When the Russian government decided late last year to forbid international adoptions with the United States, the heartbreak was swift and palpable. The Kremlin’s political opportunism had reared its ugly head — denying orphans the chance at a better future and leaving adoptive families incomplete.
Approximately 300 U.S. families, including several in my home state of Mississippi, were in the process of adopting children from Russia when the ban took effect in January. These families had traveled across the world to meet and bond with the children they hoped to welcome into their lives. As the extensive paperwork and formalities progressed, the emotional ties grew stronger.
Today, these “pipeline” families are working tirelessly to challenge Russia’s broken promises and bring attention to the hundreds of orphans still waiting for Mom and Dad. Their pleas have yet to stir a response from Russian officials, who refuse to allow the pending cases to move forward. But growing international support has inspired new hope that a humanitarian solution should prevail.
The resounding consensus by the Organization for Security and Cooperation in Europe (OSCE) is encouraging. Earlier this month, the parliamentary assembly of the 57-country organization overwhelmingly passed a measure I introduced to uphold the sanctity of the adoption process between nations.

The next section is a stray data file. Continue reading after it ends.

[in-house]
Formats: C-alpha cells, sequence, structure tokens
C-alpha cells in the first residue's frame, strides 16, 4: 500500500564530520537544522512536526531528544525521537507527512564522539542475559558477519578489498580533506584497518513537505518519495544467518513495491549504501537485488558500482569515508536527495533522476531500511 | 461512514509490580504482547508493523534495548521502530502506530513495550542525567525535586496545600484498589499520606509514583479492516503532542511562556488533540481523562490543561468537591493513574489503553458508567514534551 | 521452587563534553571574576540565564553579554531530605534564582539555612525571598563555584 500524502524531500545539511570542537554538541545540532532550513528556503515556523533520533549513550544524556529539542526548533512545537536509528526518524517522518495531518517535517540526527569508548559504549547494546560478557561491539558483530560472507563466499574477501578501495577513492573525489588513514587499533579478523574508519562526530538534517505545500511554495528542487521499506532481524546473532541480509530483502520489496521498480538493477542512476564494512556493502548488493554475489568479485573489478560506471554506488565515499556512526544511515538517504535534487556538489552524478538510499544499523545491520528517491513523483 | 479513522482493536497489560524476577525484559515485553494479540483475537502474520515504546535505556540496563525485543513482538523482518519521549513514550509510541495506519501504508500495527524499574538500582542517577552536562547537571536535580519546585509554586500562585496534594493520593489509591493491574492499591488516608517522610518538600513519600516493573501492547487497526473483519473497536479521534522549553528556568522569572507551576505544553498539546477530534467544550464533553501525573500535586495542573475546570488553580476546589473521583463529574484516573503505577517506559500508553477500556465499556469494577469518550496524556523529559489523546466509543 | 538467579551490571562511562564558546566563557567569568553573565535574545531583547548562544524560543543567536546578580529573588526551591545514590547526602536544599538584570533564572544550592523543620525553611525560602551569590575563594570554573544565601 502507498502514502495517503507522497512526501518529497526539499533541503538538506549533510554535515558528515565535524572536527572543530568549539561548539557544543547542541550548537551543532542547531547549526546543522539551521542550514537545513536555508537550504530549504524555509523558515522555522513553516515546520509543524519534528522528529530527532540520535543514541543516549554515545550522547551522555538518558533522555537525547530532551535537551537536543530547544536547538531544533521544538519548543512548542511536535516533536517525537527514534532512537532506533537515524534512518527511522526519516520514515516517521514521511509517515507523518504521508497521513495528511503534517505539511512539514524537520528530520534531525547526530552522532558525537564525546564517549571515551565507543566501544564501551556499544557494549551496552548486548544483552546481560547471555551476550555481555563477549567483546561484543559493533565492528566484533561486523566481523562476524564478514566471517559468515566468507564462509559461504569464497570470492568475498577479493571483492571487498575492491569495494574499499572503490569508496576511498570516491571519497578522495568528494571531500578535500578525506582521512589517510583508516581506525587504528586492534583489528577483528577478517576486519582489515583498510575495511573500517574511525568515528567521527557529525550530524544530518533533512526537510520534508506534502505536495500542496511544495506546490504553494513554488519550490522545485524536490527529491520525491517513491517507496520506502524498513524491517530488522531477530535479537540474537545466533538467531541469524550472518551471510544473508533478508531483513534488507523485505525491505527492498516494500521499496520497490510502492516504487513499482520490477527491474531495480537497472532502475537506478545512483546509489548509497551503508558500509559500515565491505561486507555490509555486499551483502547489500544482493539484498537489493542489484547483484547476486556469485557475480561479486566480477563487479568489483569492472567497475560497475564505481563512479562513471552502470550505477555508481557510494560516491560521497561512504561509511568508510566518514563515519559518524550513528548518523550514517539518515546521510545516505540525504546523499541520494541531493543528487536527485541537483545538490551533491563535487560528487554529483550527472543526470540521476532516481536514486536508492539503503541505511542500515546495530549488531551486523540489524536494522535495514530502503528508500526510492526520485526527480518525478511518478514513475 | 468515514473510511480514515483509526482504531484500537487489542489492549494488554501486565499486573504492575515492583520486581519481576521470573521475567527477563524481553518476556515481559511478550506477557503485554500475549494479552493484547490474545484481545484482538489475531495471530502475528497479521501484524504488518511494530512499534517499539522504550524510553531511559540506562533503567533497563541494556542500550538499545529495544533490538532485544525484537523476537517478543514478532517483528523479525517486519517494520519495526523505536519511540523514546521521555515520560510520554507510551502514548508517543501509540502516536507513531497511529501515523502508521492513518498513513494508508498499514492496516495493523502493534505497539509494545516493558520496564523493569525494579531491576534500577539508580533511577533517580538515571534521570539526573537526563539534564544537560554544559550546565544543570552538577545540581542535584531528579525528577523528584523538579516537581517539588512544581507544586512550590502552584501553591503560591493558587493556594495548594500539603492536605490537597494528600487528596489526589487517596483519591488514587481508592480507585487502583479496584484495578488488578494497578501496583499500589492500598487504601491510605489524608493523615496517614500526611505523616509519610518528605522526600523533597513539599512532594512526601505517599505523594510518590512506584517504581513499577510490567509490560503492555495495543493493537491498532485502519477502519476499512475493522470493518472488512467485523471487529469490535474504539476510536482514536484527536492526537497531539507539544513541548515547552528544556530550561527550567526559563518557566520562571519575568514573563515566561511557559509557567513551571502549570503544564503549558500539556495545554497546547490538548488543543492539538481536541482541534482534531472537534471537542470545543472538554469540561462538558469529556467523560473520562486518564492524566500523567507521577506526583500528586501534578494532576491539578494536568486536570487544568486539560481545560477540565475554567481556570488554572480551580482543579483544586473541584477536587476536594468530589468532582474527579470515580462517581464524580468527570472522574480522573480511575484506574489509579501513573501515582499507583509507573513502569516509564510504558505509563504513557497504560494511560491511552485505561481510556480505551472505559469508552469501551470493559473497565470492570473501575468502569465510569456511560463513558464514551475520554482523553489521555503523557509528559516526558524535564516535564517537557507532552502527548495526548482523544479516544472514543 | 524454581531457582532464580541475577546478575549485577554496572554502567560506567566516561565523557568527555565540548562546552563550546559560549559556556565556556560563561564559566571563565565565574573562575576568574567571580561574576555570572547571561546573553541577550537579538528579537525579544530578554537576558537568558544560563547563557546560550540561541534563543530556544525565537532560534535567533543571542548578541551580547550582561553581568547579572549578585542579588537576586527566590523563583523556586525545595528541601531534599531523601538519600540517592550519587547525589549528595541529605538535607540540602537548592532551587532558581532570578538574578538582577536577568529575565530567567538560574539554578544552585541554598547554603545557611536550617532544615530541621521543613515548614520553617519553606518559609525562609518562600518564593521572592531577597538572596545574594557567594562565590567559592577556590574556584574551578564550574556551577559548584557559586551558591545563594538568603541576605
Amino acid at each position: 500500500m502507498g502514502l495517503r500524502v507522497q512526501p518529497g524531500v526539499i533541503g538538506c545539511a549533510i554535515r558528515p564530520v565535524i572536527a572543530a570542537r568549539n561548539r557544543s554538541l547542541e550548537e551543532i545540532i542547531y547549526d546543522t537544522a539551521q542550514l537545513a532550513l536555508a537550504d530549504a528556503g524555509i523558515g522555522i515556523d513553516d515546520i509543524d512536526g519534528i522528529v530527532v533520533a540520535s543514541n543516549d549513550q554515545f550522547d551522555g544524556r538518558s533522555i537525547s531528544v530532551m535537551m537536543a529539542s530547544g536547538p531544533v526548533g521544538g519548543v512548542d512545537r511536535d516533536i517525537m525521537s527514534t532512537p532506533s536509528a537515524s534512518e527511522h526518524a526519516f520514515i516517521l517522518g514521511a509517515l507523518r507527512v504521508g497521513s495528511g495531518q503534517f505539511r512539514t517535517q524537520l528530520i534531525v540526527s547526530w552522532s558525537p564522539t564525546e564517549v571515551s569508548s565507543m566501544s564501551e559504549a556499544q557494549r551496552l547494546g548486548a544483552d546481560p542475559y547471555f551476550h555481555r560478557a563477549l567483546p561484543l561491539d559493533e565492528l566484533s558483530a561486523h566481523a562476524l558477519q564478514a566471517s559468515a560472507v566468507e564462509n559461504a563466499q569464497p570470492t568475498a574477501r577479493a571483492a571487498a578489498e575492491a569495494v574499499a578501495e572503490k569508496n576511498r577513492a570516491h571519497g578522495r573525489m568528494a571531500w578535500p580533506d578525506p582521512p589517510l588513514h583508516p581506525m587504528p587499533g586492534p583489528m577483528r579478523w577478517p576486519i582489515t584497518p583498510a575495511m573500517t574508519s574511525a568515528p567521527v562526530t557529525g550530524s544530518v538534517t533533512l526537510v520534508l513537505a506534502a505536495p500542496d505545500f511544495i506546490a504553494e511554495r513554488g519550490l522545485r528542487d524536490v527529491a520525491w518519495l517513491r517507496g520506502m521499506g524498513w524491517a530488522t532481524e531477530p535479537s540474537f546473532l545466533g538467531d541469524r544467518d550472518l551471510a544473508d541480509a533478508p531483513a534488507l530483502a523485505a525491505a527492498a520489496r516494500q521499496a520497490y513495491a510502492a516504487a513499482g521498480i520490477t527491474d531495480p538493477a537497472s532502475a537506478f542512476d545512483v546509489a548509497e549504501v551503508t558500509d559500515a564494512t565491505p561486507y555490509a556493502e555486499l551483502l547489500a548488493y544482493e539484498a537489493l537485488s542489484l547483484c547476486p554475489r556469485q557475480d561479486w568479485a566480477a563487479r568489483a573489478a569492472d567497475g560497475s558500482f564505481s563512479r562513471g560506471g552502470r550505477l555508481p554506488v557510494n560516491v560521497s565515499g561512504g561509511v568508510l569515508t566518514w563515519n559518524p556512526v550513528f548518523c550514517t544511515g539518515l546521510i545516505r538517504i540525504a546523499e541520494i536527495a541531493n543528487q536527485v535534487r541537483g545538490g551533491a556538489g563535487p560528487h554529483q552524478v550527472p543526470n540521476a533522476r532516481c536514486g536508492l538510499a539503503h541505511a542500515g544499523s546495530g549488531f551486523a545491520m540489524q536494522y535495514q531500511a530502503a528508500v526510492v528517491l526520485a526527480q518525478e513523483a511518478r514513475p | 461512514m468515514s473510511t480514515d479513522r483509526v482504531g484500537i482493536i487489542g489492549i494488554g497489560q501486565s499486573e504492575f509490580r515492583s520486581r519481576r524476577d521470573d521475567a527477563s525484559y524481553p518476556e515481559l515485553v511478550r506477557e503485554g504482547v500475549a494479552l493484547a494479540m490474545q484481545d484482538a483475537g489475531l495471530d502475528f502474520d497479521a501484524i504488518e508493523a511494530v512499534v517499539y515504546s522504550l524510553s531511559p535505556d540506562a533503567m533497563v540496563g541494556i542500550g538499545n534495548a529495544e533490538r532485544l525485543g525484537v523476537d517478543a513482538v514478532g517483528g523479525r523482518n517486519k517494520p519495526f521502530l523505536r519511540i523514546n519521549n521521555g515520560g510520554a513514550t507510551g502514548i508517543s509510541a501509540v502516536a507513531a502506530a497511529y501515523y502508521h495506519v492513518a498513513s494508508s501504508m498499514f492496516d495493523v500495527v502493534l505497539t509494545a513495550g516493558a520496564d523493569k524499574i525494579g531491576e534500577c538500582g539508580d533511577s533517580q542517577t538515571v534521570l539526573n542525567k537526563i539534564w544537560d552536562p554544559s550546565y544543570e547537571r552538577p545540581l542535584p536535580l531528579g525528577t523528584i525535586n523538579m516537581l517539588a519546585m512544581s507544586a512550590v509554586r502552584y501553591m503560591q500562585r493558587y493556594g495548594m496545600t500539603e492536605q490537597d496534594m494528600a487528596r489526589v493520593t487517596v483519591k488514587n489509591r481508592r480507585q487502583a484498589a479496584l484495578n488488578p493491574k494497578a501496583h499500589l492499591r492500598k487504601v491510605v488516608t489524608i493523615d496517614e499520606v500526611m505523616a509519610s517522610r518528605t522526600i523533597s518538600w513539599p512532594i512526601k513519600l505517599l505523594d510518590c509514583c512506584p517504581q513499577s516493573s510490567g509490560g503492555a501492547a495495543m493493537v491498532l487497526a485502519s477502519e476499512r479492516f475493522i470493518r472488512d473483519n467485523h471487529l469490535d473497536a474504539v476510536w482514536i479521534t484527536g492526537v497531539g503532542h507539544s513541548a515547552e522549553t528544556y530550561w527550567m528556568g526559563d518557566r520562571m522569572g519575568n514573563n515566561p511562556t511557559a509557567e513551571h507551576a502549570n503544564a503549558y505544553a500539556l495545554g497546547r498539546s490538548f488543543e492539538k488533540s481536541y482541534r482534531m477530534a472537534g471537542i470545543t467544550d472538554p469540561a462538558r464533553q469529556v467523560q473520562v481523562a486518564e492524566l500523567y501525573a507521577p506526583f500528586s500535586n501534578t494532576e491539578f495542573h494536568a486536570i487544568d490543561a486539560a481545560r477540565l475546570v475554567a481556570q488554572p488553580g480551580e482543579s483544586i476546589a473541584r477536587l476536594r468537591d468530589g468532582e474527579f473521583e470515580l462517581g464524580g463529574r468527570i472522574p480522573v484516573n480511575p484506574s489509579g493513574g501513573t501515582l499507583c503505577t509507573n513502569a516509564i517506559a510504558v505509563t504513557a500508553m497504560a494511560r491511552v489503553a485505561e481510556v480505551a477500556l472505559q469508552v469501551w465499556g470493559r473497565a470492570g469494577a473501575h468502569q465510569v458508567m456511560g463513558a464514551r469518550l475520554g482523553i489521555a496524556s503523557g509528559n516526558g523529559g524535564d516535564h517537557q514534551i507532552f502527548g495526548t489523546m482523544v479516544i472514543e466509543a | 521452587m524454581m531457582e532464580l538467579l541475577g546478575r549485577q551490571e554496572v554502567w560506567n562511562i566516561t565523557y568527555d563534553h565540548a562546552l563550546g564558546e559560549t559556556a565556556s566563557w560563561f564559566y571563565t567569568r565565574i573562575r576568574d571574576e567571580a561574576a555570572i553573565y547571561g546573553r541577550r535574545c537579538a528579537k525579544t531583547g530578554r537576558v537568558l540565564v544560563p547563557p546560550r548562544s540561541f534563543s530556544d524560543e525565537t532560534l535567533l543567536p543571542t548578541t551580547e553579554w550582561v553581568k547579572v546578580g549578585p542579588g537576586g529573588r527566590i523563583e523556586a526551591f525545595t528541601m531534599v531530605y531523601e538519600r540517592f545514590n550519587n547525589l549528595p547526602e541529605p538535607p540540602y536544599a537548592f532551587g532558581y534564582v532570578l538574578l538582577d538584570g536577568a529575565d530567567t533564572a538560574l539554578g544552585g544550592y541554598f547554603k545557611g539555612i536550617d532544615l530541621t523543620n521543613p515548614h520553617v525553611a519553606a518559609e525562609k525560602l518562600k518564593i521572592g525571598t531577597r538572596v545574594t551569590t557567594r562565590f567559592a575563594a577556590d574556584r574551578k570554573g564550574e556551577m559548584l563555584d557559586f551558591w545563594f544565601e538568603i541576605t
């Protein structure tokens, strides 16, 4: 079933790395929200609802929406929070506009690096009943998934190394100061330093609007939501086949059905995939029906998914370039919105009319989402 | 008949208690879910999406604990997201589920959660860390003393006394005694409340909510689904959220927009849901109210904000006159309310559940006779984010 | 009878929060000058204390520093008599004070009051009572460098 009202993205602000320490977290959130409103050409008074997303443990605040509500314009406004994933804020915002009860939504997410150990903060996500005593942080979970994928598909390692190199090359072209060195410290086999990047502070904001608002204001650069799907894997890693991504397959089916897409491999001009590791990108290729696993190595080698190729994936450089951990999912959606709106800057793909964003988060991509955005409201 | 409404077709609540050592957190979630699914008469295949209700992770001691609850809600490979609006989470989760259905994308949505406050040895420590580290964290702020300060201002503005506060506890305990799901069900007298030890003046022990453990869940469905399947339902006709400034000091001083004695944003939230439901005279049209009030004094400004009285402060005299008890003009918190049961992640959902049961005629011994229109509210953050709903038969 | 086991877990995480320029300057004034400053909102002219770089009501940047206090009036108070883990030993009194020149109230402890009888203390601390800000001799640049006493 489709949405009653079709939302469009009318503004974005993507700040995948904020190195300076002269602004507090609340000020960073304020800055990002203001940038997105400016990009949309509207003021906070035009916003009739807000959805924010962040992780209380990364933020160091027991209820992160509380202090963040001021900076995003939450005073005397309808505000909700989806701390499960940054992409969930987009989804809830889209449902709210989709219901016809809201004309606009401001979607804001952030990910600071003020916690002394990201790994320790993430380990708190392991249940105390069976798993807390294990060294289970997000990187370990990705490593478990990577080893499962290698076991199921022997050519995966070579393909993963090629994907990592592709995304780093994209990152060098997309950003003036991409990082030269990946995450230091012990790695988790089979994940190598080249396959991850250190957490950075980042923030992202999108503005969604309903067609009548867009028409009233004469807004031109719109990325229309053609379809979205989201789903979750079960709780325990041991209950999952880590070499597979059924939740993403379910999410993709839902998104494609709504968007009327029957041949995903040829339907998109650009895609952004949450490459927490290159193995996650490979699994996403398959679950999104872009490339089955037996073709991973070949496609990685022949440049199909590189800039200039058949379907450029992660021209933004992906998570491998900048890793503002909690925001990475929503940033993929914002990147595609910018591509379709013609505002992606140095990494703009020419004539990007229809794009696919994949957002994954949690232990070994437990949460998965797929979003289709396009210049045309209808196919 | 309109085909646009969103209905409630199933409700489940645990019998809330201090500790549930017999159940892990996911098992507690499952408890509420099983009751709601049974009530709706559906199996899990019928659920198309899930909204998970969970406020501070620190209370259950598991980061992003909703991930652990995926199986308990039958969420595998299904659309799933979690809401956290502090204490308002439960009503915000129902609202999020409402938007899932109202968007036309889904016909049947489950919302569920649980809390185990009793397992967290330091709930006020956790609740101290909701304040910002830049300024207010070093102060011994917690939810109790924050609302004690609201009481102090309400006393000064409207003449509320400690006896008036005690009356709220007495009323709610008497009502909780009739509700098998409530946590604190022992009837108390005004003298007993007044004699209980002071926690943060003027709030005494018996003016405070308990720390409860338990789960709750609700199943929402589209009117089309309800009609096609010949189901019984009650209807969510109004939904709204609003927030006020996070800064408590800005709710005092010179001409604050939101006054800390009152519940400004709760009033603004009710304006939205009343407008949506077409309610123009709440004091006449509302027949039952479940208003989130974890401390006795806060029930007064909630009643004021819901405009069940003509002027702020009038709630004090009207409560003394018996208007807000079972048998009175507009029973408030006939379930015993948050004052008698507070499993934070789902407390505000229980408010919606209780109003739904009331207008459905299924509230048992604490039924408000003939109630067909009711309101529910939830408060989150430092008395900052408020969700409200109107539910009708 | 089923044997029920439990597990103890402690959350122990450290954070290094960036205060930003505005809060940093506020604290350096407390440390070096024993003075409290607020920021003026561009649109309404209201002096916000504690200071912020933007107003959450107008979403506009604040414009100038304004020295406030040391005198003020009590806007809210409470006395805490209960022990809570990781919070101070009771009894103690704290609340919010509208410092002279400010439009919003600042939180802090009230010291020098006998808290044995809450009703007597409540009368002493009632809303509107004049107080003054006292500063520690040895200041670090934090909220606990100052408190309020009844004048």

Specifically, the resolution — the first of its kind for the OSCE — urges countries to settle differences in a “positive and humanitarian spirit,” with the goal of avoiding the “disruption of intercountry adoptions already in progress that could jeopardize the best interests of the child.” Although the measure does not carry legal weight, it bears moral authority that I hope will advance negotiations between the State Department and Russian officials in the coming months. Above all, it affirms the positive influence of family on the life of a child.
Most would agree that intercountry adoption is a sensitive issue with unique considerations. Likewise, we recognize that countries have the right to control how they conduct their adoption processes. But Russia’s severing of established relationships between adoptive parent and child unfairly changes the rules in the middle of the game. In passing my resolution, the OSCE has sent a clear signal that the concerns of some 300 families in the final stages of the adoption process are legitimate, important and worthy of attention.